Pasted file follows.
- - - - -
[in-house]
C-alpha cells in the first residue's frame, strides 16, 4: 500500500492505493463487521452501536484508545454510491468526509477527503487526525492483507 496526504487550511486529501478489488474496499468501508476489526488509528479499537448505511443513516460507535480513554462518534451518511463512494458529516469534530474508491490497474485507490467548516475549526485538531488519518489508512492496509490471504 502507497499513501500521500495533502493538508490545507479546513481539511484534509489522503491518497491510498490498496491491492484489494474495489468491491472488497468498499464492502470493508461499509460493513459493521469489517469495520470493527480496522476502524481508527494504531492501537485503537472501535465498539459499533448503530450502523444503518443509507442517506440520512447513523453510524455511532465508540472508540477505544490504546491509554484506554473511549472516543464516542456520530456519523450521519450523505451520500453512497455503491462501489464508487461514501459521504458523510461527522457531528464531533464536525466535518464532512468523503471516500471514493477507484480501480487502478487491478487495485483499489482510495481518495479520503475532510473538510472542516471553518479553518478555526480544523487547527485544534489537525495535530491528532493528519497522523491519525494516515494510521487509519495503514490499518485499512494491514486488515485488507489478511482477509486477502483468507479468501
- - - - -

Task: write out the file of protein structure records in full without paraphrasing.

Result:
[in-house]
C-alpha cells in the first residue's frame, strides 16, 4: 500500500492505493463487521452501536484508545454510491468526509477527503487526525492483507 496526504487550511486529501478489488474496499468501508476489526488509528479499537448505511443513516460507535480513554462518534451518511463512494458529516469534530474508491490497474485507490467548516475549526485538531488519518489508512492496509490471504 502507497499513501500521500495533502493538508490545507479546513481539511484534509489522503491518497491510498490498496491491492484489494474495489468491491472488497468498499464492502470493508461499509460493513459493521469489517469495520470493527480496522476502524481508527494504531492501537485503537472501535465498539459499533448503530450502523444503518443509507442517506440520512447513523453510524455511532465508540472508540477505544490504546491509554484506554473511549472516543464516542456520530456519523450521519450523505451520500453512497455503491462501489464508487461514501459521504458523510461527522457531528464531533464536525466535518464532512468523503471516500471514493477507484480501480487502478487491478487495485483499489482510495481518495479520503475532510473538510472542516471553518479553518478555526480544523487547527485544534489537525495535530491528532493528519497522523491519525494516515494510521487509519495503514490499518485499512494491514486488515485488507489478511482477509486477502483468507479468501